SXSW 2010: Brooklyn Rider, Live In Concert

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Photo Gallery: Brooklyn Rider Live From The Parish SXSW 2010

Photo Gallery: Brooklyn Rider, Live From The Parish SXSW 2010

Set List

"Ascending Bird"

Debussy: String Quartet- 2nd movement

"La Muerte Chiquita" (arr. Golijov)


It's hard to deny that Brooklyn Rider was an unconventional way to kick off our SXSW day party — but the crowd response was tremendous for the New York string quartet. Performing with a percussionist and a bassist, they played everything from Debussy to their own original compositions to an already packed house at The Parish on March 18.

Brooklyn Rider occupies a unique space in the world of classical music. Like most meticulously trained string quartets, it's extremely well-versed in interpreting existing pieces from the classical repertoire. What sets the group apart from the crowd is its focus on creating new pieces and its willingness to ignore genre boundaries in the pursuit of interesting new sounds. Although they're based in Brooklyn — hence the name — Brooklyn Rider's members have played extensively around the world, due in no small part to their participation in Yo-Yo Ma's Silk Road Ensemble.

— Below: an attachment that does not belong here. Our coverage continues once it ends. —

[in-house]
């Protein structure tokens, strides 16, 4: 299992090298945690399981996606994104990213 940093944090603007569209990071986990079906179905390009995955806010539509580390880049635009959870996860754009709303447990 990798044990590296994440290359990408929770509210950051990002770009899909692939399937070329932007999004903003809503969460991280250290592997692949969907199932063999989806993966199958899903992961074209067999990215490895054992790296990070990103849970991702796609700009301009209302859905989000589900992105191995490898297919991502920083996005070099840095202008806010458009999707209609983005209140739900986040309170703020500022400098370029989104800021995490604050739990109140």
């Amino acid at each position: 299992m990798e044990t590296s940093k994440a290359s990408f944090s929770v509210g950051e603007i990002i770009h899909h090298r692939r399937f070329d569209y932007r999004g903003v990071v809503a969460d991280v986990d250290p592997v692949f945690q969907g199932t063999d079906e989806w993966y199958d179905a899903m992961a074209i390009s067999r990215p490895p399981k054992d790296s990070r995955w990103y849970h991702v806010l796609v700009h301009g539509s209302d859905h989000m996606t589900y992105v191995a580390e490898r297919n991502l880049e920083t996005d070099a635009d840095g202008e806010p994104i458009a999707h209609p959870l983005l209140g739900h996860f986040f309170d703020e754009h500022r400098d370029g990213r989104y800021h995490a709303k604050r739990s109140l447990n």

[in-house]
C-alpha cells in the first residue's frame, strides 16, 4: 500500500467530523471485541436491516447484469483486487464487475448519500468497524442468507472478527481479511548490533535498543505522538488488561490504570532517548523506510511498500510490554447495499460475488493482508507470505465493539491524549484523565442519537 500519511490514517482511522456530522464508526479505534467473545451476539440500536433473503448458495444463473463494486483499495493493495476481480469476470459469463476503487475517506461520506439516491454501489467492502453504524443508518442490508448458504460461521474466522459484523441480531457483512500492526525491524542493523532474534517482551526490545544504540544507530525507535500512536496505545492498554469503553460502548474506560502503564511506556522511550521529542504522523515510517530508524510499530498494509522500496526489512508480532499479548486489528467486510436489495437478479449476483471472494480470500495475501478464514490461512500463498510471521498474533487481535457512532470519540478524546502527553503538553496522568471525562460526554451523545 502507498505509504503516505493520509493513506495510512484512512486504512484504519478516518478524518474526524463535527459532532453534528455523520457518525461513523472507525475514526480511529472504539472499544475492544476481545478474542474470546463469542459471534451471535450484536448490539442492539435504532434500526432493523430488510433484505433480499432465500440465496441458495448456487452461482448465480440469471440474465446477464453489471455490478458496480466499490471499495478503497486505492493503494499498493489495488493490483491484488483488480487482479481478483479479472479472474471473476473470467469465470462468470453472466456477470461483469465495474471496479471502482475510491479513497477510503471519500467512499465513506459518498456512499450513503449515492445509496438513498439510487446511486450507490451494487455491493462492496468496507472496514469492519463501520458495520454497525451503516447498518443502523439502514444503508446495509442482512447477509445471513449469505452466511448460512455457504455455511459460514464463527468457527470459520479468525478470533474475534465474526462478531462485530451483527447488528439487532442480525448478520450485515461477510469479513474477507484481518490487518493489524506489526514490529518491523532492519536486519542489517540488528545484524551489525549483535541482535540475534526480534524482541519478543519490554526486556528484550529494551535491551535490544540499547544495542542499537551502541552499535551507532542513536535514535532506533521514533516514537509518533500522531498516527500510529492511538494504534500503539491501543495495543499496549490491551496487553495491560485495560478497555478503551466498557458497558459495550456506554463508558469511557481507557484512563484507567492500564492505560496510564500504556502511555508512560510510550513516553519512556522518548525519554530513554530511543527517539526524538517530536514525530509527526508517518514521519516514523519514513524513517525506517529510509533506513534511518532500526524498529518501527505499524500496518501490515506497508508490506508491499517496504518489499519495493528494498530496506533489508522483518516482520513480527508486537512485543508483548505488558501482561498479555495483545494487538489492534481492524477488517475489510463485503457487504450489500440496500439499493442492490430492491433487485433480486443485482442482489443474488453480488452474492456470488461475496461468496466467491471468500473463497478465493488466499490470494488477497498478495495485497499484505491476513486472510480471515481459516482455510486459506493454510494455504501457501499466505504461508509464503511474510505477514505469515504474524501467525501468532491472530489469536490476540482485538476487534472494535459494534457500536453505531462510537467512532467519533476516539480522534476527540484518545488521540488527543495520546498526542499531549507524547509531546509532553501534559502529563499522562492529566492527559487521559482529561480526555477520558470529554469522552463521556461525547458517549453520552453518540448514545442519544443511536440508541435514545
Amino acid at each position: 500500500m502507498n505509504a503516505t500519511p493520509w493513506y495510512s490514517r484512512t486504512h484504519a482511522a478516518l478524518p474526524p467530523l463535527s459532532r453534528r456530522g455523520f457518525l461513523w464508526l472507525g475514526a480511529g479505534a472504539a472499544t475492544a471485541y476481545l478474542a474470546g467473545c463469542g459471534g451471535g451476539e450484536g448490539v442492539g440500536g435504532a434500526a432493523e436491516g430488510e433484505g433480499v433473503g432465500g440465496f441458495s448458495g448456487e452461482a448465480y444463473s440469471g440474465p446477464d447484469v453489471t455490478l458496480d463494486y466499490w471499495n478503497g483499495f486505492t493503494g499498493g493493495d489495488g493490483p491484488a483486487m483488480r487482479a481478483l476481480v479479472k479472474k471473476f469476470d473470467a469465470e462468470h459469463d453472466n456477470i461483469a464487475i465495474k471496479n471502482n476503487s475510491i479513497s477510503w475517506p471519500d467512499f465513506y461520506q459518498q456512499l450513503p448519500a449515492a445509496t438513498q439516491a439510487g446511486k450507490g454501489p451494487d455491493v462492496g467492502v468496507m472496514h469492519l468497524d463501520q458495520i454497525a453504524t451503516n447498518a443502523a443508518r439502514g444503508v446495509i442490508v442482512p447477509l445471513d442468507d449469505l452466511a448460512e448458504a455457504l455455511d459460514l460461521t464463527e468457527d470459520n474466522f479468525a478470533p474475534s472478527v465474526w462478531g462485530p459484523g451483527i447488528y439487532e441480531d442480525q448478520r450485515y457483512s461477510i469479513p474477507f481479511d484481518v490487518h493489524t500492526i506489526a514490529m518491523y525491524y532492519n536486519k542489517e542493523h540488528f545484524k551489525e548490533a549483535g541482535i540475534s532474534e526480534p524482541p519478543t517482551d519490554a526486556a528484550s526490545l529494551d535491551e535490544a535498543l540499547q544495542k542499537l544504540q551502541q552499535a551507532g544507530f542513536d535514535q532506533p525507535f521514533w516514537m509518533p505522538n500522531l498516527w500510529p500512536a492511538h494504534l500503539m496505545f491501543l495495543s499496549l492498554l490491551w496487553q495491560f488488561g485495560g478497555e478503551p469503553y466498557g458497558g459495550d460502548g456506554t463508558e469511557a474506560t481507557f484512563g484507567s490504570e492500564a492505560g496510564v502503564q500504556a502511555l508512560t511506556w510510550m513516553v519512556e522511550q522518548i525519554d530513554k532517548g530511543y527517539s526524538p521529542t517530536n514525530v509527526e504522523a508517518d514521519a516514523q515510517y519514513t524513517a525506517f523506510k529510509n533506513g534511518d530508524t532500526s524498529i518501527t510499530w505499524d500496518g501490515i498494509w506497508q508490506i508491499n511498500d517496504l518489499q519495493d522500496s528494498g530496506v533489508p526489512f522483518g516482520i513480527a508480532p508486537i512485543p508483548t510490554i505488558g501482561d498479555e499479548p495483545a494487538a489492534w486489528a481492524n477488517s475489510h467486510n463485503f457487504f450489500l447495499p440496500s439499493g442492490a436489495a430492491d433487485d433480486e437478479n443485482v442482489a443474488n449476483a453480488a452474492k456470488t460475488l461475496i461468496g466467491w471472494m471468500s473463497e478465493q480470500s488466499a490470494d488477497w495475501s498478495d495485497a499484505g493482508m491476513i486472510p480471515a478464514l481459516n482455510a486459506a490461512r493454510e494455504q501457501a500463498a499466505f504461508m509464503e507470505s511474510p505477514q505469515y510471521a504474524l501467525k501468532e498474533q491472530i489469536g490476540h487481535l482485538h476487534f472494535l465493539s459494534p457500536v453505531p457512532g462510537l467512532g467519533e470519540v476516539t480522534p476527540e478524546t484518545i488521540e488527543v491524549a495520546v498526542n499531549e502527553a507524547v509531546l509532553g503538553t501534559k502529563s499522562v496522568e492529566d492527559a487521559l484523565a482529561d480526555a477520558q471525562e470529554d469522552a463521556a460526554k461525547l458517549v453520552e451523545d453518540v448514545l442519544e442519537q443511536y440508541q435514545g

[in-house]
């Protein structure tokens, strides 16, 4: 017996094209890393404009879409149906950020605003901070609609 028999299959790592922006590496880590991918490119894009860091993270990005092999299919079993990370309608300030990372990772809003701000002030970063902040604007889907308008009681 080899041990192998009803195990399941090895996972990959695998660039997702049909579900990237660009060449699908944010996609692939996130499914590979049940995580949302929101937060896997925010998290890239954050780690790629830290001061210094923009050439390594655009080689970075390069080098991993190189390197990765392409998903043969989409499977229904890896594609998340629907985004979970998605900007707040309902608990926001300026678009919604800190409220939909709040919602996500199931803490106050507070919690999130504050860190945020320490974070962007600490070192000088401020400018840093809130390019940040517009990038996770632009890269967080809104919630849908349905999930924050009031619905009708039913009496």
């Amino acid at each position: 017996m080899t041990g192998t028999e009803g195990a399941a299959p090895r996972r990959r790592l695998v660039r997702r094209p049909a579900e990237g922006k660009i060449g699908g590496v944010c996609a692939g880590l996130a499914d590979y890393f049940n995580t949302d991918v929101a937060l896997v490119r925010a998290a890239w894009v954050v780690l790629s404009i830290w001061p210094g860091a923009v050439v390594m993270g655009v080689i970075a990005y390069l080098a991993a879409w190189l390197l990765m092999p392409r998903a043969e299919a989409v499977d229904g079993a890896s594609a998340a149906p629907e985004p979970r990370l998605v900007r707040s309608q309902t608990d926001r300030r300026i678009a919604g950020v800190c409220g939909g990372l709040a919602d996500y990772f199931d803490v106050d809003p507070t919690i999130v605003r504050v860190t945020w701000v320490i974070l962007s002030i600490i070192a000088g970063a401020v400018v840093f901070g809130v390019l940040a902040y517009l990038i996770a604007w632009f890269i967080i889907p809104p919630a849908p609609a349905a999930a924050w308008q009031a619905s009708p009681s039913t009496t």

The Silk Road Ensemble has also given them the opportunity to take up residencies in international museums, including the Nara National Museum in Japan. This exposure to a wide range of stylistic influences has colored the group's sound; it's as likely to improvise over a piece of Western chamber music as it is to reinvent a centuries-old Armenian folk song.

None of this genre-hopping would be of much consequence, however, if the music Brooklyn Rider plays wasn't as engaging as it is. Perhaps the group's most notable characteristic is its ability to create a pervasive sense of tension throughout its pieces, coupled with its ability to evoke specific emotions and settings. This is especially apparent on Silent City, the band's collaborative work with the Persian kamancheh virtuoso Kayhan Kalhor. Silent City and Brooklyn Rider's debut as a group (2008's Passport) have helped make the group a fast-rising force, in the classical world and beyond.



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